Shoreline Chamber Of Commerce - CT
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Serving the Towns of Guilford, Branford and North Branford
History of Guilford

A Quintessential New England Town

In May of 1639 a band of puritans, led by the Reverend Henry Whitfield, left England to seek religious freedom in the new world.  They arrived in Quinnipiac (now called New Haven) later that summer.
After negotiating with the local Native Americans, who were represented by their squaw sachem Shaumpishuh, they purchased land halfway between New Haven and Saybrook.  There they established the plantation of Menuncatuck, which would later become Guilford.
Like most 17th century New England towns, Guilford was organized around a common or green.  The first houses were small huts with thatched roofs, wooden walls and dirt floors.  Guilford, unlike other villages, had no protective palisade fence surrounding the community - instead they built four large stone houses for the leaders of the plantation.  These homes were strategically located and used for shelter during times of danger.  This medieval type arrangement survived through several generations.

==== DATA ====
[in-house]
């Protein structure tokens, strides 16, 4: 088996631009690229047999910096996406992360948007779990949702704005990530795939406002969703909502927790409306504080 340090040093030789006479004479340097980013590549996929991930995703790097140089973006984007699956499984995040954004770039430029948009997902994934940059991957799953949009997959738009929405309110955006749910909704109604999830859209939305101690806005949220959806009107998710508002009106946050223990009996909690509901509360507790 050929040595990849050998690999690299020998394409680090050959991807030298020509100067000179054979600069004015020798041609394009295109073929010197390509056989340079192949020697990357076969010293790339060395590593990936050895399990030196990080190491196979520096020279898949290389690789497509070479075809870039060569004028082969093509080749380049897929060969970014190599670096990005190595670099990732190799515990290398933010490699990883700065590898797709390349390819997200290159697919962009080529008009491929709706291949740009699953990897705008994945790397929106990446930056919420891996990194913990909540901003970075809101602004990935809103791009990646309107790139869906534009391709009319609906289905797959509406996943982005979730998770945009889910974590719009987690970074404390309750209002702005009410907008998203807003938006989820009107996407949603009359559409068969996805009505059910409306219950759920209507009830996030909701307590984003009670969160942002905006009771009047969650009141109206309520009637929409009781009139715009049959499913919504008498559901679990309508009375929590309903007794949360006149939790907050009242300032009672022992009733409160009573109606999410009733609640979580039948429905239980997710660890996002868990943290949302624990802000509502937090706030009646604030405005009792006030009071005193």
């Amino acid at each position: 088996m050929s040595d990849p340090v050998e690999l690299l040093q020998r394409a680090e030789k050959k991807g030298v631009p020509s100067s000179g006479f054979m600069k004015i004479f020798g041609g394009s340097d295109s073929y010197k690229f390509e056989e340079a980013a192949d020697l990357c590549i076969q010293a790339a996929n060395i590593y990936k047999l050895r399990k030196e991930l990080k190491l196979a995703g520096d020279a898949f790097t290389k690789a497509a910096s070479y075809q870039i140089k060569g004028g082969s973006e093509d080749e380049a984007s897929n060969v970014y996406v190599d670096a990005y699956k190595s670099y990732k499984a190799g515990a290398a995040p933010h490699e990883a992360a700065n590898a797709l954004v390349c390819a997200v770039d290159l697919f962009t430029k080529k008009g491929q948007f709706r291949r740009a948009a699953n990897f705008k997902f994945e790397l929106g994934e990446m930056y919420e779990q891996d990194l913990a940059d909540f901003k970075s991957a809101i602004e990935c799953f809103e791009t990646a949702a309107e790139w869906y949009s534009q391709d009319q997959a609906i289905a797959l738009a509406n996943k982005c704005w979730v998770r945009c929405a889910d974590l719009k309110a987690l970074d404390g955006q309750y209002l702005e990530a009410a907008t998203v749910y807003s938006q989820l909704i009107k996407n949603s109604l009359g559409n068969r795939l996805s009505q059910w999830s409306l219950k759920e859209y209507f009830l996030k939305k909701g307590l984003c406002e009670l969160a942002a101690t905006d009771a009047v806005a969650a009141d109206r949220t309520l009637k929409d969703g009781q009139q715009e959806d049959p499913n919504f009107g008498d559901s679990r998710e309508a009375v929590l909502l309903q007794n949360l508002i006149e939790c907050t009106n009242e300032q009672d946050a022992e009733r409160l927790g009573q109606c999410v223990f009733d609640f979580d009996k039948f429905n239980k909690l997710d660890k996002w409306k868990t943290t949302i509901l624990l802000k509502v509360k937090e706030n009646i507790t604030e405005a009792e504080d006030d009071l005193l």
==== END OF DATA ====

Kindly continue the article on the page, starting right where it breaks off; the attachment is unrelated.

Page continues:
Later in the 17th century Guilford became part of the New Haven Colony and then Connecticut Colony.  Guilford's William Leete was one of the first governors of these colonies. During the Revolutionary War, Guilford was attacked by British troops from New York.  The local militia was able to defeat the invaders.
By the 18th century the town had become a thriving coastal community with agriculture and the sea supporting the economy.
In the 19th century, with expanding shipbuilding and the coming of the railroad, Guilford's business base expanded to include canneries, shoe shops and carriage makers.  Local granite from the area was used in the base of the Statue of Liberty. 
By the end of the 19th and into the 20th centuries, Guilford became a summer destination for Victorian vacationers.  Fine hotels, restaurants and summer cottages sprang up in Mulberry Point, Sachem's Head, Indian Cove and Leete's Island. 
With the advent of the national highway system, much of Guilford has shifted to a year-round population.